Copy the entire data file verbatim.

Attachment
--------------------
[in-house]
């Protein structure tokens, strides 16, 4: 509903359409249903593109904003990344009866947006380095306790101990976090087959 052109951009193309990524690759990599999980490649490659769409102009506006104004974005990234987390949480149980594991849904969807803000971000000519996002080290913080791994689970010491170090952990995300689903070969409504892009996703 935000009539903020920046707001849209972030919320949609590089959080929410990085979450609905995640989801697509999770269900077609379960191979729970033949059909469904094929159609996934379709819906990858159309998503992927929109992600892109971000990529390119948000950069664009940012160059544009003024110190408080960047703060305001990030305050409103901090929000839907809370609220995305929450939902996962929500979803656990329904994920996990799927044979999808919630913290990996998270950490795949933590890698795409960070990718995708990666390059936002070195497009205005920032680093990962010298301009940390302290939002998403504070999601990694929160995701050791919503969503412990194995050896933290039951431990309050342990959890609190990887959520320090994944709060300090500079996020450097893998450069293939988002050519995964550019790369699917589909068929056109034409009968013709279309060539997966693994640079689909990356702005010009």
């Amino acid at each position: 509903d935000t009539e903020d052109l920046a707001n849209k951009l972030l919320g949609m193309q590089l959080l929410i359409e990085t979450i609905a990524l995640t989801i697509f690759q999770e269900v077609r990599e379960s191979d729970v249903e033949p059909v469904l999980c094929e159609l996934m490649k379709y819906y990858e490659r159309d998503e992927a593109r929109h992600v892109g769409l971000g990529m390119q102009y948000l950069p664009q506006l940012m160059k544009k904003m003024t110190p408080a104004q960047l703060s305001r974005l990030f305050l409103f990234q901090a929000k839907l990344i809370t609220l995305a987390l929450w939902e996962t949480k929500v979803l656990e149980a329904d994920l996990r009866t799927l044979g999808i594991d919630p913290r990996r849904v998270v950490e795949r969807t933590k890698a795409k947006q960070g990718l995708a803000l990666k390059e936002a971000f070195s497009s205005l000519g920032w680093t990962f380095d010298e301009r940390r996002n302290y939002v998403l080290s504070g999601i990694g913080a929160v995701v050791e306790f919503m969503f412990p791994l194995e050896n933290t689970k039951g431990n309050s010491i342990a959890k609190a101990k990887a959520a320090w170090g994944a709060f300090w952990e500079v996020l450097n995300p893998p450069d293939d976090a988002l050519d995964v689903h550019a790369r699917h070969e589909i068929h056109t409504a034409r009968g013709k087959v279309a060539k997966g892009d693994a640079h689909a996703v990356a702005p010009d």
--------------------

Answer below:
[in-house]
């Protein structure tokens, strides 16, 4: 509903359409249903593109904003990344009866947006380095306790101990976090087959 052109951009193309990524690759990599999980490649490659769409102009506006104004974005990234987390949480149980594991849904969807803000971000000519996002080290913080791994689970010491170090952990995300689903070969409504892009996703 935000009539903020920046707001849209972030919320949609590089959080929410990085979450609905995640989801697509999770269900077609379960191979729970033949059909469904094929159609996934379709819906990858159309998503992927929109992600892109971000990529390119948000950069664009940012160059544009003024110190408080960047703060305001990030305050409103901090929000839907809370609220995305929450939902996962929500979803656990329904994920996990799927044979999808919630913290990996998270950490795949933590890698795409960070990718995708990666390059936002070195497009205005920032680093990962010298301009940390302290939002998403504070999601990694929160995701050791919503969503412990194995050896933290039951431990309050342990959890609190990887959520320090994944709060300090500079996020450097893998450069293939988002050519995964550019790369699917589909068929056109034409009968013709279309060539997966693994640079689909990356702005010009």
């Amino acid at each position: 509903d935000t009539e903020d052109l920046a707001n849209k951009l972030l919320g949609m193309q590089l959080l929410i359409e990085t979450i609905a990524l995640t989801i697509f690759q999770e269900v077609r990599e379960s191979d729970v249903e033949p059909v469904l999980c094929e159609l996934m490649k379709y819906y990858e490659r159309d998503e992927a593109r929109h992600v892109g769409l971000g990529m390119q102009y948000l950069p664009q506006l940012m160059k544009k904003m003024t110190p408080a104004q960047l703060s305001r974005l990030f305050l409103f990234q901090a929000k839907l990344i809370t609220l995305a987390l929450w939902e996962t949480k929500v979803l656990e149980a329904d994920l996990r009866t799927l044979g999808i594991d919630p913290r990996r849904v998270v950490e795949r969807t933590k890698a795409k947006q960070g990718l995708a803000l990666k390059e936002a971000f070195s497009s205005l000519g920032w680093t990962f380095d010298e301009r940390r996002n302290y939002v998403l080290s504070g999601i990694g913080a929160v995701v050791e306790f919503m969503f412990p791994l194995e050896n933290t689970k039951g431990n309050s010491i342990a959890k609190a101990k990887a959520a320090w170090g994944a709060f300090w952990e500079v996020l450097n995300p893998p450069d293939d976090a988002l050519d995964v689903h550019a790369r699917h070969e589909i068929h056109t409504a034409r009968g013709k087959v279309a060539k997966g892009d693994a640079h689909a996703v990356a702005p010009d």